The answer to this question will offer insight into the person’s crisis management abilities, though keep in mind because this question is so common, a well prepared interviewee may sound scripted or as if their response is well-rehearsed.

"Could you tell me about a time you disagreed strongly with a superior and why?"

This question tells you about a person’s attitudes and behaviors regarding authority, as well as their willingness to act in accordance with company goals — even when it means disagreeing with a superior.

Abstract interview questions

Abstract questions such as the following have no ‘right’ answers. They are designed to test the creative and spontaneous thinking abilities of candidates. The more interesting answers to the questions you give here, the better.

"What person (alive or dead) do you admire most, and why?"

This question can tell you about the person’s heroes, which you can use to determine what qualities they admire and aspire to.

"If you won the lottery and never had to work again, what would you do with your life?"

This hypothetical question removes the aspect of financial security from the candidate’s mind and should reveal what higher ideals they have for their life’s purpose, if any.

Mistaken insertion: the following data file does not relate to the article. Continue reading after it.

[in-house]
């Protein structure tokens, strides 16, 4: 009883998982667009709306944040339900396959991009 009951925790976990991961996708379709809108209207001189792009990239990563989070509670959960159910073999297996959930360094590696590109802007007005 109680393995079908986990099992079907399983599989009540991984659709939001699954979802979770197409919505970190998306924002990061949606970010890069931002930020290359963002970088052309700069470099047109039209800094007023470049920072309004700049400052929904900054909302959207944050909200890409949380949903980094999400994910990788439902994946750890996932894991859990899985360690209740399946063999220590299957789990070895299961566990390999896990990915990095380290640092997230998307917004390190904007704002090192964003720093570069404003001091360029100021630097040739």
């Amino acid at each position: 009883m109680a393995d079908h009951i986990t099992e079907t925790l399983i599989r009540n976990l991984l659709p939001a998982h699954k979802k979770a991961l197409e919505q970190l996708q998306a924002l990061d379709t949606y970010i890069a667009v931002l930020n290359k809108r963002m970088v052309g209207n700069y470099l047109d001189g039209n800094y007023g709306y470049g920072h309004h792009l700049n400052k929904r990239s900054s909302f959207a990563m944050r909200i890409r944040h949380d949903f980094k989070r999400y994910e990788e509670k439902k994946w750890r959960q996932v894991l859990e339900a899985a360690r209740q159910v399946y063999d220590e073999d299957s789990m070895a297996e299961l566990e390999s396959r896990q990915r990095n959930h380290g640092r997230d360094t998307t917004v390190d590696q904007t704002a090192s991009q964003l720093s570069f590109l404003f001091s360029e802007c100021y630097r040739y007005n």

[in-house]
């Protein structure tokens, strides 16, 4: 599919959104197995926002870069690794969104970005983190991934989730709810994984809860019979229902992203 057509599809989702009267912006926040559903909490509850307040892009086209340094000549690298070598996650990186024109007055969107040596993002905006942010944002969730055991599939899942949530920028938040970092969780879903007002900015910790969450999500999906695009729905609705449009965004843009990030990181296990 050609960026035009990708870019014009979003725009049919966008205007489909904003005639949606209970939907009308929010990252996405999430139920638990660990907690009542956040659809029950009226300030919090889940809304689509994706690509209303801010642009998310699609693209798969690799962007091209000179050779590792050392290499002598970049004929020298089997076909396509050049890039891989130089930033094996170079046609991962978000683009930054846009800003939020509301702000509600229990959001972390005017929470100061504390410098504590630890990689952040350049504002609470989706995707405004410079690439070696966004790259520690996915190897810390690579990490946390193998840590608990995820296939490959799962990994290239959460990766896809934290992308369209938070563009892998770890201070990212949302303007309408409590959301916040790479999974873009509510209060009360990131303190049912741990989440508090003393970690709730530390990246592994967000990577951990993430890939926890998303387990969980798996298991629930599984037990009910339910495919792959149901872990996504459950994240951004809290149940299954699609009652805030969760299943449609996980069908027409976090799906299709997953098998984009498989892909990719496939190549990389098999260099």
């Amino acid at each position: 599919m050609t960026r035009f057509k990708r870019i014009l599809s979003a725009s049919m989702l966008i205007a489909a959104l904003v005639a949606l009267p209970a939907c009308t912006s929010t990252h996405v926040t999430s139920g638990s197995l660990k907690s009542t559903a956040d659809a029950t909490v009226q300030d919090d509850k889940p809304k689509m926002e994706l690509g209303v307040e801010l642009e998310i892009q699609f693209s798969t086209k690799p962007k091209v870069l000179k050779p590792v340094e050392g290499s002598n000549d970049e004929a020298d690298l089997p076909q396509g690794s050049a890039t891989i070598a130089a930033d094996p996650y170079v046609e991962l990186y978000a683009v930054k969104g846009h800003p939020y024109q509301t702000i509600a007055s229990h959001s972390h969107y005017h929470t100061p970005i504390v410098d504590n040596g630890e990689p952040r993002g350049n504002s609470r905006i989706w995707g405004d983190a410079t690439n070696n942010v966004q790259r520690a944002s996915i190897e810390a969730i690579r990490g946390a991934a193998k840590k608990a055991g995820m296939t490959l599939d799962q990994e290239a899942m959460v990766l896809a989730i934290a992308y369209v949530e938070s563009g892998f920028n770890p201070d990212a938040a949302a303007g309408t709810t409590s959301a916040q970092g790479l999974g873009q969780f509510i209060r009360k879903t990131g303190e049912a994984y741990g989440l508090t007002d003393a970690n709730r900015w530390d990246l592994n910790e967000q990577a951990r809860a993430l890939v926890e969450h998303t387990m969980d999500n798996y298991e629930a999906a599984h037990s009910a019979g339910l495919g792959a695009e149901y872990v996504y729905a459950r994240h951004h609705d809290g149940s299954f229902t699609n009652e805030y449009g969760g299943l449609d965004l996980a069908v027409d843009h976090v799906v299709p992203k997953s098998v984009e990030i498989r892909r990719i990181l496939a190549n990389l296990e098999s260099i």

"What would be your ideal superpower?"

There’s some debate in psychology circles about whether this question can provide accurate insights, but a person’s choice could reveal something relating to their core character.

Those who pick flying, for example, may be more extroverted and suited to something like a sales role, while those who pick invisibility might be more introverted and better suited to something behind the scenes.

Questions you shouldn’t ask a job candidate

This is important, as candidates are protected by law from certain questions that should never be used in determining a person’s candidacy for a role.

When preparing your questions, avoid anything relating to race and/or citizenship, age, sex and gender orientation, religious beliefs, disabilities, and family status. You risk exposing yourself and the company to discriminatory law proceedings if you ask these questions.

In addition to those categories, it’s a good rule of thumb to avoid asking questions that are:

  • Overly personal — to avoid discrimination risk

  • Overly general — to use the limited time in a focused, effective manner

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Best interview questions

So, there we have it.

With this starter-pack of interview questions, you should have everything you need to help figure out whether an interviewee’s character, personality traits, and emotional makeup are a perfect fit for the position and your company.

Don’t be afraid to be creative in coming up with new questions or providing a new spin on the classics - the more conversational the interview, the more likely the candidate will feel at ease.

For more insightful conversation from both sides of the hiring equation, visit the vibrant community of recruitment professionals and candidates at

1 Comment


Denise Dockendorf
Bullet point

Good info